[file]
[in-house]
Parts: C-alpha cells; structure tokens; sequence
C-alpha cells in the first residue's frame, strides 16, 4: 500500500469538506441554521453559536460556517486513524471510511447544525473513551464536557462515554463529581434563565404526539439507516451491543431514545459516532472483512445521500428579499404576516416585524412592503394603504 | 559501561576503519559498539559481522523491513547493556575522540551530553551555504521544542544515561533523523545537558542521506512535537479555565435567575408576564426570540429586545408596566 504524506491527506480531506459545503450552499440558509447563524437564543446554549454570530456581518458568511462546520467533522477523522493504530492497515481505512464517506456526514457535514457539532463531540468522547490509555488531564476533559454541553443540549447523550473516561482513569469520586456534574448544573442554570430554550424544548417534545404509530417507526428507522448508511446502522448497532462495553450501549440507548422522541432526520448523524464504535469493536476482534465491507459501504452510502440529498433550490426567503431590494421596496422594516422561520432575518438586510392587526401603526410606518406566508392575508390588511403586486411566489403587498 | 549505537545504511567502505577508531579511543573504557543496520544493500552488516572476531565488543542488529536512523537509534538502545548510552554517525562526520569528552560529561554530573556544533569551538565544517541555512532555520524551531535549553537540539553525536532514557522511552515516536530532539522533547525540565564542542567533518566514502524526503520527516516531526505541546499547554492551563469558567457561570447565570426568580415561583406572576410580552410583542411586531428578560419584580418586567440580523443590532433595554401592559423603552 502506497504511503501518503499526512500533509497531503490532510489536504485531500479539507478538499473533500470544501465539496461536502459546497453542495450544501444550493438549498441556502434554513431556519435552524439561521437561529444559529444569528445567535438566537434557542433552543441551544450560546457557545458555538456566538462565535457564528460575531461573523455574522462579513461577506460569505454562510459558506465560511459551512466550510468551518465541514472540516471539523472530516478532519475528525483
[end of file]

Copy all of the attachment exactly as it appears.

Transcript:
[in-house]
Parts: C-alpha cells; structure tokens; sequence
C-alpha cells in the first residue's frame, strides 16, 4: 500500500469538506441554521453559536460556517486513524471510511447544525473513551464536557462515554463529581434563565404526539439507516451491543431514545459516532472483512445521500428579499404576516416585524412592503394603504 | 559501561576503519559498539559481522523491513547493556575522540551530553551555504521544542544515561533523523545537558542521506512535537479555565435567575408576564426570540429586545408596566 504524506491527506480531506459545503450552499440558509447563524437564543446554549454570530456581518458568511462546520467533522477523522493504530492497515481505512464517506456526514457535514457539532463531540468522547490509555488531564476533559454541553443540549447523550473516561482513569469520586456534574448544573442554570430554550424544548417534545404509530417507526428507522448508511446502522448497532462495553450501549440507548422522541432526520448523524464504535469493536476482534465491507459501504452510502440529498433550490426567503431590494421596496422594516422561520432575518438586510392587526401603526410606518406566508392575508390588511403586486411566489403587498 | 549505537545504511567502505577508531579511543573504557543496520544493500552488516572476531565488543542488529536512523537509534538502545548510552554517525562526520569528552560529561554530573556544533569551538565544517541555512532555520524551531535549553537540539553525536532514557522511552515516536530532539522533547525540565564542542567533518566514502524526503520527516516531526505541546499547554492551563469558567457561570447565570426568580415561583406572576410580552410583542411586531428578560419584580418586567440580523443590532433595554401592559423603552 502506497504511503501518503499526512500533509497531503490532510489536504485531500479539507478538499473533500470544501465539496461536502459546497453542495450544501444550493438549498441556502434554513431556519435552524439561521437561529444559529444569528445567535438566537434557542433552543441551544450560546457557545458555538456566538462565535457564528460575531461573523455574522462579513461577506460569505454562510459558506465560511459551512466550510468551518465541514472540516471539523472530516478532519475528525483